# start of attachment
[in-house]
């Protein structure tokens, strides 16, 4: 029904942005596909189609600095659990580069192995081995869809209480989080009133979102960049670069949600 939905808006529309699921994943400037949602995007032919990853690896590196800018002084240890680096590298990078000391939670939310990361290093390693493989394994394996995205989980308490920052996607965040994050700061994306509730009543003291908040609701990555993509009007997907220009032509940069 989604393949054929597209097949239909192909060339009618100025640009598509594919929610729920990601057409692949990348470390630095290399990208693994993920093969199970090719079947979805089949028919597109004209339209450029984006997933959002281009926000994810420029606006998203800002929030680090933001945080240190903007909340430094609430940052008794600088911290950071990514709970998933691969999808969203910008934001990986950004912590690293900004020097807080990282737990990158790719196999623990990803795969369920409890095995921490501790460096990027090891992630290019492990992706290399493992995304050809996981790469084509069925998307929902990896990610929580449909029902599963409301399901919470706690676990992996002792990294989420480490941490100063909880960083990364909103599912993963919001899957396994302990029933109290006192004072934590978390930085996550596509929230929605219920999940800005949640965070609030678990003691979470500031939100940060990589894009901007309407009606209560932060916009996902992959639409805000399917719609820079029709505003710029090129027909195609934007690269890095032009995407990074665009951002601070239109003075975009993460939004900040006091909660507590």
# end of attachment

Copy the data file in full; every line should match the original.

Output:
[in-house]
């Protein structure tokens, strides 16, 4: 029904942005596909189609600095659990580069192995081995869809209480989080009133979102960049670069949600 939905808006529309699921994943400037949602995007032919990853690896590196800018002084240890680096590298990078000391939670939310990361290093390693493989394994394996995205989980308490920052996607965040994050700061994306509730009543003291908040609701990555993509009007997907220009032509940069 989604393949054929597209097949239909192909060339009618100025640009598509594919929610729920990601057409692949990348470390630095290399990208693994993920093969199970090719079947979805089949028919597109004209339209450029984006997933959002281009926000994810420029606006998203800002929030680090933001945080240190903007909340430094609430940052008794600088911290950071990514709970998933691969999808969203910008934001990986950004912590690293900004020097807080990282737990990158790719196999623990990803795969369920409890095995921490501790460096990027090891992630290019492990992706290399493992995304050809996981790469084509069925998307929902990896990610929580449909029902599963409301399901919470706690676990992996002792990294989420480490941490100063909880960083990364909103599912993963919001899957396994302990029933109290006192004072934590978390930085996550596509929230929605219920999940800005949640965070609030678990003691979470500031939100940060990589894009901007309407009606209560932060916009996902992959639409805000399917719609820079029709505003710029090129027909195609934007690269890095032009995407990074665009951002601070239109003075975009993460939004900040006091909660507590």